His first match in charge will be Saturday's home La Liga game against Deportivo la Coruna.
Benitez's Real Madrid record
Perez is yet to explain why the board of directors took the "difficult" decision to dismiss Benitez, who once coached the club's youth teams.
Speaking at a news conference on Monday, he said: "Let me make clear that this is a great professional and a great person.
"I want to acknowledge the dedication of Benitez during his time as coach of Real Madrid."
Benitez lost only three of his 25 games in charge of Los Blancos and also took them into the last 16 of the Champions League with two games to spare.
An 8-0 home win over Malmo and a 10-2 victory against nine-man Rayo Vallecano - the first time Real had reached double figures since 1960 - were amongst his most notable successes, but it would seem a combination of factors both on and off the pitch led to his downfall.
One was the 4-0 home defeat by Barcelona in the first El Clasico of the season in November. His defensive tactics were also criticised, while there were reports of a rift with star forward Cristiano Ronaldo.
Benitez managed Real Madrid's second team for two years from 1993
For a man with no experience of managing at the top level, Zidane's appointment could be considered a risk - but he has long been seen as a future Real boss.
Zidane has been coach of the club's B team - who are second in the Spanish third tier - since 2014. Prior to that he was an integral member of the backroom staff under then Real boss Carlo Ancelotti, who led the team to 'La Decima' - the club's 10th European Cup.
During his playing career, the Frenchman was one of Real's key 'Galacticos' - a label given to the expensive players signed by Perez during his first spell as president in the early to mid-2000s.
In 2001, Real paid Juventus a then world record fee of £45.8m for the midfielder, who had already won the World Cup and European Championship.
At the Bernabeu, he played alongside players such as Luis Figo, Raul and Ronaldo, and also featured in the same midfield as England captain David Beckham.
In the five years before his retirement, he helped Real win the league in 2003 and was named Fifa world player of the year for a third time.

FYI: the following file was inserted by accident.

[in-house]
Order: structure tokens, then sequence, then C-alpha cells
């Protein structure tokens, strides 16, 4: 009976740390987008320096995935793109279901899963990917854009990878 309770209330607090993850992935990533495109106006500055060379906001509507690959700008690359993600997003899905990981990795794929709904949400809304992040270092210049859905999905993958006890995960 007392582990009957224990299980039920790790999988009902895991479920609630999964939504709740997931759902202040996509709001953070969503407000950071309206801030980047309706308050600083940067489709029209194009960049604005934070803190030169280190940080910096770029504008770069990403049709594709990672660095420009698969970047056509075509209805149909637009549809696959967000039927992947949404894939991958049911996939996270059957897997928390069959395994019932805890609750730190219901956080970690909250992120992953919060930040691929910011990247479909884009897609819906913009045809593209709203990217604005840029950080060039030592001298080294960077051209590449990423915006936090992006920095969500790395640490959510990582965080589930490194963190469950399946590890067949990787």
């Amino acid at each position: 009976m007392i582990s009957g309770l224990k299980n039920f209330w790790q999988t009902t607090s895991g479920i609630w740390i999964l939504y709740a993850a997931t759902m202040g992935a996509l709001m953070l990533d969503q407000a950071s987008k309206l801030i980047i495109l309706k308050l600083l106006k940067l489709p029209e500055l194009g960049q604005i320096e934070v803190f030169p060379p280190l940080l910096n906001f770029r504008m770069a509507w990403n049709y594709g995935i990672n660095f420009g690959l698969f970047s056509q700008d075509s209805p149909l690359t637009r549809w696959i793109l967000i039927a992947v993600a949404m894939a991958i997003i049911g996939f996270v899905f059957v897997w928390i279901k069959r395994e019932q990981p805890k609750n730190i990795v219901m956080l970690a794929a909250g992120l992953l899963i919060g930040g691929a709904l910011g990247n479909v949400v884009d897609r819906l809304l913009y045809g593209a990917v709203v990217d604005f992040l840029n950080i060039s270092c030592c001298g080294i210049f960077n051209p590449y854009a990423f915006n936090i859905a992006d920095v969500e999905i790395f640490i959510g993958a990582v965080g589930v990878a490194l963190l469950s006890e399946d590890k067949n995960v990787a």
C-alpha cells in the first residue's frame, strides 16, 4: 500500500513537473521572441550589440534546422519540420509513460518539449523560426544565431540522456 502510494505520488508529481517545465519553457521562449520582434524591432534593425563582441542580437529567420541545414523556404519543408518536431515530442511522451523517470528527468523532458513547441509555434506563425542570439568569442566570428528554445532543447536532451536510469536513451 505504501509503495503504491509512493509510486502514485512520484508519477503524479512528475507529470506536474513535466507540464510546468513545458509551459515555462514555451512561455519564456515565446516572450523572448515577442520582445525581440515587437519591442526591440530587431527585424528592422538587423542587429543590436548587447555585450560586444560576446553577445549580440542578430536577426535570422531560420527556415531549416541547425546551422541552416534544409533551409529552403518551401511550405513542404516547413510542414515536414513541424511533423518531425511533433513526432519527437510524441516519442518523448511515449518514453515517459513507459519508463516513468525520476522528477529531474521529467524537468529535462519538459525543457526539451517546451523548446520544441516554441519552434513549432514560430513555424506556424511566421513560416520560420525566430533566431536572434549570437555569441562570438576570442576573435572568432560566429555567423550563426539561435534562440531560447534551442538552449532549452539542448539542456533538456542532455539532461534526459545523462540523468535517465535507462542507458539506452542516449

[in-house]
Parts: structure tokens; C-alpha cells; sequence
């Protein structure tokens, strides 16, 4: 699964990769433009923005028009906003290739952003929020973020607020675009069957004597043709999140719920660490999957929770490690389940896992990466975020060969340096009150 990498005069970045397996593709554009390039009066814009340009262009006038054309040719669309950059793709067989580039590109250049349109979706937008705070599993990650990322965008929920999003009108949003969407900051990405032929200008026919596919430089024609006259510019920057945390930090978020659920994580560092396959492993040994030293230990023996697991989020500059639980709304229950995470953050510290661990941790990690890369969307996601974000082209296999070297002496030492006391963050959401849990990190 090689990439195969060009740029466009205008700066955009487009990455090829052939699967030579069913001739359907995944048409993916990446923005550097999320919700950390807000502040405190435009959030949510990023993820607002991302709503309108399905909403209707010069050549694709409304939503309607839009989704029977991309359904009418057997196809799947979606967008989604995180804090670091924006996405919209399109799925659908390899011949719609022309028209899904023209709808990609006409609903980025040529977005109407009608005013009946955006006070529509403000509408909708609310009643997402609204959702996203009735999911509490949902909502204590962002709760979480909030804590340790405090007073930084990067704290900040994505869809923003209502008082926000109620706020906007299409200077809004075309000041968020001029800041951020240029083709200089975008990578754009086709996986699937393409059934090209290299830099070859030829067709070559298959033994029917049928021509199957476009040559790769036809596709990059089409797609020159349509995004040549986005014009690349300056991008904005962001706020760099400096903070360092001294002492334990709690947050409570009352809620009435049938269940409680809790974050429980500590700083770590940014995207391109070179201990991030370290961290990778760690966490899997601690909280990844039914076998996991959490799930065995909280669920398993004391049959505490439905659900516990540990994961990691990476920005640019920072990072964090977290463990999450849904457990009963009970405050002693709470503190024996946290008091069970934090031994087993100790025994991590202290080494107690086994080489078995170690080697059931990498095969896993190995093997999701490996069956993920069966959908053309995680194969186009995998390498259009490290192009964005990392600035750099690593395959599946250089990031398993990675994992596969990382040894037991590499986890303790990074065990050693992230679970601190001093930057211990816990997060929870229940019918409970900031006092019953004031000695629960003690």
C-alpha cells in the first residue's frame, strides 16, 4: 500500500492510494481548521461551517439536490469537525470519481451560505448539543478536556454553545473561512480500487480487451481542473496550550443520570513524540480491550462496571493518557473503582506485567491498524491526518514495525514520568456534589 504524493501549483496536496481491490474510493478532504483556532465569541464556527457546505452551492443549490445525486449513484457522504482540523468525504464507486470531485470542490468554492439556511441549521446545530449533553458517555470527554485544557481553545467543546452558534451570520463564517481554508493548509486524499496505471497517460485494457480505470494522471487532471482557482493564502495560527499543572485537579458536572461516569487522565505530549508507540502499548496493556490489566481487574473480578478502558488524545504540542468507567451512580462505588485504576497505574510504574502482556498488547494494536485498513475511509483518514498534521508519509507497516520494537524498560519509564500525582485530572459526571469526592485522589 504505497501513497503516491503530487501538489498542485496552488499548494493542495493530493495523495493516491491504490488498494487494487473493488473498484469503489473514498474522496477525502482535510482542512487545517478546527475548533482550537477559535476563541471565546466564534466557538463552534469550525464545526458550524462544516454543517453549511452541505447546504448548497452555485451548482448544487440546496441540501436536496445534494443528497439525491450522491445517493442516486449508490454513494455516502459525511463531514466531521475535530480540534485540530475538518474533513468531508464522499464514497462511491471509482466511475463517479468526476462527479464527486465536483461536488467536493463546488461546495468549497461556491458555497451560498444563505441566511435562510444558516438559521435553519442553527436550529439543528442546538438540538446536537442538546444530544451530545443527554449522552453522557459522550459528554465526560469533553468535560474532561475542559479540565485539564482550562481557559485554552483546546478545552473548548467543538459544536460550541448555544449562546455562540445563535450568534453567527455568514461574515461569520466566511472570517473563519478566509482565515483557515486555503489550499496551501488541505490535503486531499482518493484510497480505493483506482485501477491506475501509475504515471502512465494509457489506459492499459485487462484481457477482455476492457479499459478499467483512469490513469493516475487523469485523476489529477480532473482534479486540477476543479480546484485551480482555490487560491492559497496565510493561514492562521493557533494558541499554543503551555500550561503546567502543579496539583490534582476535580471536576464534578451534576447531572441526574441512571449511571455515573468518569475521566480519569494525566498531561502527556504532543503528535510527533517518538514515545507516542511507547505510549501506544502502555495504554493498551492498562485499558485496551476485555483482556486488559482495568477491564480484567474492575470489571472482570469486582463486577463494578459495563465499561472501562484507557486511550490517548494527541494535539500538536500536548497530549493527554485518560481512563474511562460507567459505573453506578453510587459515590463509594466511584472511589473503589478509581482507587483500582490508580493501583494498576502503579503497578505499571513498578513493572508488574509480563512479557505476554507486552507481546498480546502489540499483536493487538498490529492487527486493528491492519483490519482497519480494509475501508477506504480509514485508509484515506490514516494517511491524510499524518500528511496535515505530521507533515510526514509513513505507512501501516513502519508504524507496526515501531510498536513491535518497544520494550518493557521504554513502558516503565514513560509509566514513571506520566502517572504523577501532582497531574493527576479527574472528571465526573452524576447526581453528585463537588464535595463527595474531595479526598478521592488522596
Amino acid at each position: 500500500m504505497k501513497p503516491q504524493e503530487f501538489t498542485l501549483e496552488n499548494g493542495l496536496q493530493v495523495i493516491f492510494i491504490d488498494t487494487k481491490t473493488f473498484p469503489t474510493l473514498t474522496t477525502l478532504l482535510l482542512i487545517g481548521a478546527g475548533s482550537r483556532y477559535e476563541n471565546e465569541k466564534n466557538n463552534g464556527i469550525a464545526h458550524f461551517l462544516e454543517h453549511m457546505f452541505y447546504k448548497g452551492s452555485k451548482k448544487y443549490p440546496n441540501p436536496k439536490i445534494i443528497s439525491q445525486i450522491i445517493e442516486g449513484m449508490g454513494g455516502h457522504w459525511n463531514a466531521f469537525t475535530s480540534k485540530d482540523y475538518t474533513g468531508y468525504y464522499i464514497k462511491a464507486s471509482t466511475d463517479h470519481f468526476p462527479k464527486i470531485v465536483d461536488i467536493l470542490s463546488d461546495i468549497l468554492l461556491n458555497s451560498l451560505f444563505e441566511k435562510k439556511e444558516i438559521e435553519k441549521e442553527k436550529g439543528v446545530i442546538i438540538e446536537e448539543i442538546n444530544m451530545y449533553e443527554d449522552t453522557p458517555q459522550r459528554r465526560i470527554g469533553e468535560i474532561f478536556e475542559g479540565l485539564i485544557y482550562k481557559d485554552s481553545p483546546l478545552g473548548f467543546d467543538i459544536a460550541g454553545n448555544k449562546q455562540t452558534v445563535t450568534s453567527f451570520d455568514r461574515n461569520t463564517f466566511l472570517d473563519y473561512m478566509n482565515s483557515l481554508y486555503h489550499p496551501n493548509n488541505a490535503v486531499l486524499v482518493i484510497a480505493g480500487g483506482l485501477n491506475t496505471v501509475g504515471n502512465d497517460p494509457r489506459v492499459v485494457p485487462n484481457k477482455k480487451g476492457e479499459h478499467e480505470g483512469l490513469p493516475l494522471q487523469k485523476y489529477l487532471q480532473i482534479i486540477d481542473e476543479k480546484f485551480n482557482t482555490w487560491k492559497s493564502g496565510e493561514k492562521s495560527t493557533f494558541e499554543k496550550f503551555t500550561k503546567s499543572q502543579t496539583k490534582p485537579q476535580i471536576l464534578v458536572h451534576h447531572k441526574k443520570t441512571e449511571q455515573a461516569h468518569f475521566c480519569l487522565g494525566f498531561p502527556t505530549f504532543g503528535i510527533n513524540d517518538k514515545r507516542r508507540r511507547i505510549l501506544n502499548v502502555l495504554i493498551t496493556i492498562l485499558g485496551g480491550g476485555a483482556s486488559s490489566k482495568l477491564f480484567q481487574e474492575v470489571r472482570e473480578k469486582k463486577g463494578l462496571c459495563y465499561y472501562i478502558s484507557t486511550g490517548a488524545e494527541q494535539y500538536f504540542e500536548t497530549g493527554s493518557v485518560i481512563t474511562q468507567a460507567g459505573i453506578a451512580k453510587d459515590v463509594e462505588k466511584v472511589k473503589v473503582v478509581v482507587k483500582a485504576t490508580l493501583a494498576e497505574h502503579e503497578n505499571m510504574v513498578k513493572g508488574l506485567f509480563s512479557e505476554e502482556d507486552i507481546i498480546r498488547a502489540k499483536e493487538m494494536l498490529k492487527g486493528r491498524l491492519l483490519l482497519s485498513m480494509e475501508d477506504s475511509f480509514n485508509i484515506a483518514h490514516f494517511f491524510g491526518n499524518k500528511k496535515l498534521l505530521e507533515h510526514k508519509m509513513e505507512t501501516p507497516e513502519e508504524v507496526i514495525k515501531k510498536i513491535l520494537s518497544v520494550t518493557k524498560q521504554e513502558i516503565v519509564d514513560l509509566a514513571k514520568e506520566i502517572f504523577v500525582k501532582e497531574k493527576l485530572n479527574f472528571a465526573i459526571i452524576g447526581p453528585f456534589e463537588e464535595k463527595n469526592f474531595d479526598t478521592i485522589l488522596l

But perhaps his defining moment came during the 2002 Champions League final, when he scored a stunning volley against Bayer Leverkusen at Hampden Park.
Former Wigan Athletic defender Steve Gohouri has died at the age of 34.
Gohouri made 42 appearances for Wigan between 2010 and 2012 and also won 12 caps for Ivory Coast.
On 12 December, Gohouri was reported missing after attending the Christmas party of his German club TSV Steinbach. He was meant to visit his family in Paris but never arrived.
German police confirmed his body had been found in the River Rhine in the western city of Krefeld.
In a statement they also said there were no suspicious circumstances surrounding Gohouri's death.
Wigan Athletic tweeted: "We are saddened to hear reports of our former defender Steve Gohouri passing away. Our thoughts are with his family."
Gohouri moved from Ivory Coast to France as a five-year-old, where he was raised in the suburbs of Paris.
He began his football career in France but played for clubs in Israel, Switzerland, Liechtenstein, Greece and Germany.
He signed for then Premier League Wigan from Bundesliga stalwarts Borussia Monchengladbach in January 2010.
Chelsea secured their first victory in Guus Hiddink's second spell as boss to move six points clear of relegation with a deserved win at Crystal Palace.
Oscar put the Blues ahead against the run of play, tapping home after being put through by Diego Costa.
Once they scored Chelsea dominated, deservedly doubling their advantage with a spectacular Willian strike.
Costa sealed the win with a tap-in for a goal his performance deserved after Palace failed to clear Willian's shot.
Interim boss Hiddink, who guided Chelsea to third in the Premier League, a Champions League semi-final and the FA Cup in his first spell at the club, remains unbeaten since taking over from Jose Mourinho last month.
The Blues' four-match run without defeat is their longest this season and moves last year's champions to 14th in the league, still 12 points adrift of a Champions League spot.
John Mikel Obi was superb for Chelsea and this heatmap shows the midfielder dominated the area in front of his own defence
Chelsea's away form in the first half of the season has been dire, with just six points collected on their travels. Only bottom two clubs Aston Villa and Sunderland have fared worse.
In beating seventh-placed Palace for their first away win since August, the Blues made a convincing case that the second half of the season might be more fruitful.
Hiddink said he needed leaders to pull the club out of relegation trouble and in Costa the Dutchman had a player in that mould, driving his team forward at Selhurst Park and playing a part in all three goals.
Like the rest of the Blues squad during this season's dreadful title defence, the Spaniard - who had missed the goalless draw at Manchester United because of suspension - has been below par, but he gave one of his best displays of the campaign.
John Mikel Obi also shone, providing much-needed ballast to the Chelsea midfield.
The one disappointment for Hiddink was the injury to Eden Hazard, which ended the Belgian's match after just 15 minutes.
Before the match Hiddink had said last year's player of the season was "back in shape" after suffering a hip injury against Leicester and sustaining a knock in Monday's draw at Manchester United.